There are also a lot of products competing for consumers’ attention. The sheer size and scope of the beverage market, not just beverage alcohol, has grown tremendously in the past two decades. This generation has grown up being barraged with media messages from marketers hawking everything from sports drinks to plain water.
“We realized we have to get people to choose our products no matter what the competition does. Our pricing has held because we’ve become more disciplined to help re-establish our premium position.”
— John Bowlin, president & CEO
Miller Brewing Co.
“Over the past year, we’ve seen the economy soften, yet consumers continue to show a willingness to pay for high-end beverages including energy drinks, malt alternatives and imports,” said August Busch IV, group vice president, marketing and wholesale operations, Anheuser-Busch, Inc. “With the emergence of the energy drink and malt alternative categories, the battle at the retail level has intensified. Shelf space and overall presence in on-premise and off-premise accounts is at a premium as brewers such as Anheuser-Busch are finding themselves competing not only against rival brewers but against wine and spirits companies as well.”
“I think slowing growth is partly due to mixed drinks and alco-pops, but nobody is able to say to what extent,” agreed Frans Van Der Minne, president of Heineken USA. “You and I can only drink a certain volume of liquid a day, and there are so many more products on the market than 10 years ago. The beer industry has to be able to figure out how to get younger [adult] drinkers to turn to beer.”
In the “malternative” category, for example, Smirnoff Ice was introduced with $25 million in advertising in the first six months of the year and as much as $50 million in total support. Hard lemonades, which have been around for a few years, also continue to gain distribution and retail support.
“You and I can only drink a certain volume of liquid a day, and there are so many more products on the market than 10 years ago.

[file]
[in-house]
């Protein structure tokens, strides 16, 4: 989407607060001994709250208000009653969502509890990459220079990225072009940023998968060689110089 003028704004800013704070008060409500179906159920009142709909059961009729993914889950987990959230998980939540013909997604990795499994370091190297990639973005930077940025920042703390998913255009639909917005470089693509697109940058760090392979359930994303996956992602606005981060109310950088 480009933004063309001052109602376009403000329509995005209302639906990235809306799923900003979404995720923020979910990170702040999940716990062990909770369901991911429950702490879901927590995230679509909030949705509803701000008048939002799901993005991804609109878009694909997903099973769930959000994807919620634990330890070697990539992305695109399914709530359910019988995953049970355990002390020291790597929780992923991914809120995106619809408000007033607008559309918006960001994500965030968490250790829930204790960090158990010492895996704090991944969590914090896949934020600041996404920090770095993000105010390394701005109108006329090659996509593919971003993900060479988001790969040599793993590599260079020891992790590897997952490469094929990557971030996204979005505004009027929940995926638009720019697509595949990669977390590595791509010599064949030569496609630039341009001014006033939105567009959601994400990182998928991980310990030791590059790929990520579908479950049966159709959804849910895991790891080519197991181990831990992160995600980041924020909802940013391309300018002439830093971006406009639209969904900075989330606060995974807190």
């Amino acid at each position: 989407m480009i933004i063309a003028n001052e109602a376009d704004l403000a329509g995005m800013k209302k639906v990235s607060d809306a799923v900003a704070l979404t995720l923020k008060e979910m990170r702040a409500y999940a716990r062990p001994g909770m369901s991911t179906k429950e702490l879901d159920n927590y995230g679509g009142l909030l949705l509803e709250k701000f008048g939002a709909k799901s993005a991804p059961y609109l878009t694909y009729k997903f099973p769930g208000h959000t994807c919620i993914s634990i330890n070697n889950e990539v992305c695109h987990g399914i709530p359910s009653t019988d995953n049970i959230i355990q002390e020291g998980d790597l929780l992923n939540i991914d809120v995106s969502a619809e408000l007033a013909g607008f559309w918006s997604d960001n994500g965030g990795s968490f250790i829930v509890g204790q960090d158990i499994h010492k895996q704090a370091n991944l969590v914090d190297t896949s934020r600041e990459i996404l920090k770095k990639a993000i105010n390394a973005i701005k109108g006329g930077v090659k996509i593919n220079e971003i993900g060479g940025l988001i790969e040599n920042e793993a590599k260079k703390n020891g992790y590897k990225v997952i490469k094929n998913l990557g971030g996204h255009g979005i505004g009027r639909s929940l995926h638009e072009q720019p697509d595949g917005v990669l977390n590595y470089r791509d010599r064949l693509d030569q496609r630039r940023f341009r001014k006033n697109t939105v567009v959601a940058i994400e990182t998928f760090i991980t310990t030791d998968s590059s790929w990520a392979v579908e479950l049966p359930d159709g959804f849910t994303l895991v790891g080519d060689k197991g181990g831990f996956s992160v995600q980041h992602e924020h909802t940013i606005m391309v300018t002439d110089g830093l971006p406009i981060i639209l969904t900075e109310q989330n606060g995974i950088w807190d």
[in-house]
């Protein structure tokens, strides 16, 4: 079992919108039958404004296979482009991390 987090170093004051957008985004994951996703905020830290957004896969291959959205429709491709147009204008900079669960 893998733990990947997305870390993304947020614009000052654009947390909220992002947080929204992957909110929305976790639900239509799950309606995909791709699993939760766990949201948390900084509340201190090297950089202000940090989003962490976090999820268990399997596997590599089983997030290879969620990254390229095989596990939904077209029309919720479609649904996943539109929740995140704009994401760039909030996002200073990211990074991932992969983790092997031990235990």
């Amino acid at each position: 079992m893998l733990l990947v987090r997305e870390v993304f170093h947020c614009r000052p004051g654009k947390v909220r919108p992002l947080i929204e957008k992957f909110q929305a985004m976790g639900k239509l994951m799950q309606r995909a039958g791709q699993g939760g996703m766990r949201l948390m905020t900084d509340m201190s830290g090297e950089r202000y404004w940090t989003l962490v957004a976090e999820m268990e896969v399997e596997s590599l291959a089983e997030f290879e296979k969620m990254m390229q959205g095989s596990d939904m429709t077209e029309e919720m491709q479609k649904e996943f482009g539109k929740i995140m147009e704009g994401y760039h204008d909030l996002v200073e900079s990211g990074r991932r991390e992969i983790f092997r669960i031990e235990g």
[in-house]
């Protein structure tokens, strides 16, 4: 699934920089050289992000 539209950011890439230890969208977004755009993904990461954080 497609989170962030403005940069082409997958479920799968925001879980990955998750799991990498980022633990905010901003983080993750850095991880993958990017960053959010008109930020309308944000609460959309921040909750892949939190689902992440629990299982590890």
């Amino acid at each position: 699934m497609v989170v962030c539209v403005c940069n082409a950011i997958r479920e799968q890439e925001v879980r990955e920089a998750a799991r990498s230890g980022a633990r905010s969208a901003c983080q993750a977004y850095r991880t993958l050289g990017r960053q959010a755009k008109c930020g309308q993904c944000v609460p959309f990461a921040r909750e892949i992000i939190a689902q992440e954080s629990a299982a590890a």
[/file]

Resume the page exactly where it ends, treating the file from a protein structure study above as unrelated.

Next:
— Frans Van Der Minne, president Heineken USA
“The demographics in this country favor continued growth of the overall beer industry for the next three to five years,” said James Thompson, vice president marketing, Guinness/Bass Import Company. “But people are drinking a wider variety of beverages like high-end spirits and wines, which is why products like Smirnoff Ice and imported beers are doing so well.”
“The segment we have to keep an eye on is [Smirnoff] Ice and [hard} lemonades,” agreed Bill Hackett, president of Barton Beers, Ltd. “The generation now coming of age has grown up on a variety of products with a sweeter taste profile, like soft drinks and flavored waters and teas, so these products really appeal to them. They’ve gotten some dramatic volume and are getting attention at retail. They’re getting features, which are coming from somebody else.”
“When a malternative sells more in one week in a particular market than Corona, it’s something to pay attention to,” asserted Carlos Alvarez, president of Gambrinus. “Their growth has been more rapid than the growth of the specialty segment. It’s a bigger category than we’ve seen in the past.”
“People are drinking a wider variety of beverages like high-end spirits and wines.”
— James Thompson, vice president, marketing Guinness/Bass Import Company
Today’s consumers, even entry level drinkers, also are better informed and more refined than in the past. They actively seek out, and are willing to pay for, quality. Because they also tend to have more discretionary income at the same age than their parents did, they’re not afraid to step up to premium and ultra-premium brands quickly in all categories, not just beer.
“This is a generation that hasn’t known bad times,” Thompson said. “It thinks life is good and expects good times. They don’t drink the same things as their parents. They like brands and will chose quality, but will pick what they like. They’re more experimental and sophisticated.”
That sophistication and demand for quality has been a boon for marketers of high-end wine, spirits and beer, and is one of the reasons imported beer continues to grow at a double-digit rate.
“I think minimum legal age drinkers may experiment with brands and then go to imports as they earn more,” said John Lennon, president of Beck’s N.A. “There are more products for them to try, but clearly many of them are starting with imports. Young people are much more experimental now. They have more discretionary income, so imports are more of an everyday drink.”